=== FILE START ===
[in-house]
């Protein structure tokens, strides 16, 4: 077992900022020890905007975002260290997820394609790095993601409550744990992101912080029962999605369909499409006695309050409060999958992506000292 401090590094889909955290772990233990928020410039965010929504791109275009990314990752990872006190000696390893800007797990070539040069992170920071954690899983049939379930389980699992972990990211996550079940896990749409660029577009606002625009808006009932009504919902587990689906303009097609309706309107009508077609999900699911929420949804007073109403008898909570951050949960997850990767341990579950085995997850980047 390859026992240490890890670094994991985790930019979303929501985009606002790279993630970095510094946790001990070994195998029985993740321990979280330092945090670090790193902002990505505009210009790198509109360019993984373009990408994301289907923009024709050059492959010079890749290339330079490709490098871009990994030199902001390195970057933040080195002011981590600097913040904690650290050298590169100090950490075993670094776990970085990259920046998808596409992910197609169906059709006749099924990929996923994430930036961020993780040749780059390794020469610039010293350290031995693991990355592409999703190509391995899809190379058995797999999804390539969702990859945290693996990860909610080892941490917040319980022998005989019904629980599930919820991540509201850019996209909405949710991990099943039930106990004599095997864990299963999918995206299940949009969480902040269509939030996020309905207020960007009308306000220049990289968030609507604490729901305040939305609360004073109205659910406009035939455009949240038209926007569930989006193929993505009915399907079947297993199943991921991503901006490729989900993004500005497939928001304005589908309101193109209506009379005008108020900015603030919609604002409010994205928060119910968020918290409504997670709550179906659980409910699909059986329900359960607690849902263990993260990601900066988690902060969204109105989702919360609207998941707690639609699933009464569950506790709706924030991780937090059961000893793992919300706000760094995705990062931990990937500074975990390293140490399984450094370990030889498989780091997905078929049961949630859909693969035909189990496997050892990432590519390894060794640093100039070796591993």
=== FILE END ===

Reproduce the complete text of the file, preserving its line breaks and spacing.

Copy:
[in-house]
């Protein structure tokens, strides 16, 4: 077992900022020890905007975002260290997820394609790095993601409550744990992101912080029962999605369909499409006695309050409060999958992506000292 401090590094889909955290772990233990928020410039965010929504791109275009990314990752990872006190000696390893800007797990070539040069992170920071954690899983049939379930389980699992972990990211996550079940896990749409660029577009606002625009808006009932009504919902587990689906303009097609309706309107009508077609999900699911929420949804007073109403008898909570951050949960997850990767341990579950085995997850980047 390859026992240490890890670094994991985790930019979303929501985009606002790279993630970095510094946790001990070994195998029985993740321990979280330092945090670090790193902002990505505009210009790198509109360019993984373009990408994301289907923009024709050059492959010079890749290339330079490709490098871009990994030199902001390195970057933040080195002011981590600097913040904690650290050298590169100090950490075993670094776990970085990259920046998808596409992910197609169906059709006749099924990929996923994430930036961020993780040749780059390794020469610039010293350290031995693991990355592409999703190509391995899809190379058995797999999804390539969702990859945290693996990860909610080892941490917040319980022998005989019904629980599930919820991540509201850019996209909405949710991990099943039930106990004599095997864990299963999918995206299940949009969480902040269509939030996020309905207020960007009308306000220049990289968030609507604490729901305040939305609360004073109205659910406009035939455009949240038209926007569930989006193929993505009915399907079947297993199943991921991503901006490729989900993004500005497939928001304005589908309101193109209506009379005008108020900015603030919609604002409010994205928060119910968020918290409504997670709550179906659980409910699909059986329900359960607690849902263990993260990601900066988690902060969204109105989702919360609207998941707690639609699933009464569950506790709706924030991780937090059961000893793992919300706000760094995705990062931990990937500074975990390293140490399984450094370990030889498989780091997905078929049961949630859909693969035909189990496997050892990432590519390894060794640093100039070796591993």